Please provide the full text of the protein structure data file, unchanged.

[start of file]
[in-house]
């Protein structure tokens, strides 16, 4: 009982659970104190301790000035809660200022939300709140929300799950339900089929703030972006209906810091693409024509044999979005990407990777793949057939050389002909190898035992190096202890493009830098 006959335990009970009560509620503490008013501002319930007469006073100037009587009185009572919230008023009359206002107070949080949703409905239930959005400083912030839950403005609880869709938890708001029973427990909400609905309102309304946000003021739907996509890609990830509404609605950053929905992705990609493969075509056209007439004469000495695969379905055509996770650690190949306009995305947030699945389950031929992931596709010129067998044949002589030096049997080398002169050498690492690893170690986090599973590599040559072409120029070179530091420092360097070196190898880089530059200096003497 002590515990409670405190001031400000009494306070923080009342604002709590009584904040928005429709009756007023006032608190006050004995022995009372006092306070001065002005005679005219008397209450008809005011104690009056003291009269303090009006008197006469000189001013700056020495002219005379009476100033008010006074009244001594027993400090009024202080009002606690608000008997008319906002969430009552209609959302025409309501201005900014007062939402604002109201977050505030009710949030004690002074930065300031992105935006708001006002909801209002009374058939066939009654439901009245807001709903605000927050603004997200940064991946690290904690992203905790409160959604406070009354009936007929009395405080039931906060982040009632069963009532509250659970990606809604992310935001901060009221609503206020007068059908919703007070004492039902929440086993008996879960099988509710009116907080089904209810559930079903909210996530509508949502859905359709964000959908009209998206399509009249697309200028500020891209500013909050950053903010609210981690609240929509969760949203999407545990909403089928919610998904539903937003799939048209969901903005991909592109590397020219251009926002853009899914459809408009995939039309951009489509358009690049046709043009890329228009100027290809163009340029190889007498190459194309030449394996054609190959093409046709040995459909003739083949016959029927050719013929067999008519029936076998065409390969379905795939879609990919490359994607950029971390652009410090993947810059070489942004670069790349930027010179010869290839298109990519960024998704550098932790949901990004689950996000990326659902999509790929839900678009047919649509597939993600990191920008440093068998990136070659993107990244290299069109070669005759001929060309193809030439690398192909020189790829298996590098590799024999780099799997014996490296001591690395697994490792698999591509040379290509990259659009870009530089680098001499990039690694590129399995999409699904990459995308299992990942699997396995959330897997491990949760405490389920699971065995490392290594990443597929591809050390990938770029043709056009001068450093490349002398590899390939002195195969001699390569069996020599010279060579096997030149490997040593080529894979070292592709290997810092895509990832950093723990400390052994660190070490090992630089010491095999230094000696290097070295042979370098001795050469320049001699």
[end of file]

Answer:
[in-house]
């Protein structure tokens, strides 16, 4: 009982659970104190301790000035809660200022939300709140929300799950339900089929703030972006209906810091693409024509044999979005990407990777793949057939050389002909190898035992190096202890493009830098 006959335990009970009560509620503490008013501002319930007469006073100037009587009185009572919230008023009359206002107070949080949703409905239930959005400083912030839950403005609880869709938890708001029973427990909400609905309102309304946000003021739907996509890609990830509404609605950053929905992705990609493969075509056209007439004469000495695969379905055509996770650690190949306009995305947030699945389950031929992931596709010129067998044949002589030096049997080398002169050498690492690893170690986090599973590599040559072409120029070179530091420092360097070196190898880089530059200096003497 002590515990409670405190001031400000009494306070923080009342604002709590009584904040928005429709009756007023006032608190006050004995022995009372006092306070001065002005005679005219008397209450008809005011104690009056003291009269303090009006008197006469000189001013700056020495002219005379009476100033008010006074009244001594027993400090009024202080009002606690608000008997008319906002969430009552209609959302025409309501201005900014007062939402604002109201977050505030009710949030004690002074930065300031992105935006708001006002909801209002009374058939066939009654439901009245807001709903605000927050603004997200940064991946690290904690992203905790409160959604406070009354009936007929009395405080039931906060982040009632069963009532509250659970990606809604992310935001901060009221609503206020007068059908919703007070004492039902929440086993008996879960099988509710009116907080089904209810559930079903909210996530509508949502859905359709964000959908009209998206399509009249697309200028500020891209500013909050950053903010609210981690609240929509969760949203999407545990909403089928919610998904539903937003799939048209969901903005991909592109590397020219251009926002853009899914459809408009995939039309951009489509358009690049046709043009890329228009100027290809163009340029190889007498190459194309030449394996054609190959093409046709040995459909003739083949016959029927050719013929067999008519029936076998065409390969379905795939879609990919490359994607950029971390652009410090993947810059070489942004670069790349930027010179010869290839298109990519960024998704550098932790949901990004689950996000990326659902999509790929839900678009047919649509597939993600990191920008440093068998990136070659993107990244290299069109070669005759001929060309193809030439690398192909020189790829298996590098590799024999780099799997014996490296001591690395697994490792698999591509040379290509990259659009870009530089680098001499990039690694590129399995999409699904990459995308299992990942699997396995959330897997491990949760405490389920699971065995490392290594990443597929591809050390990938770029043709056009001068450093490349002398590899390939002195195969001699390569069996020599010279060579096997030149490997040593080529894979070292592709290997810092895509990832950093723990400390052994660190070490090992630089010491095999230094000696290097070295042979370098001795050469320049001699």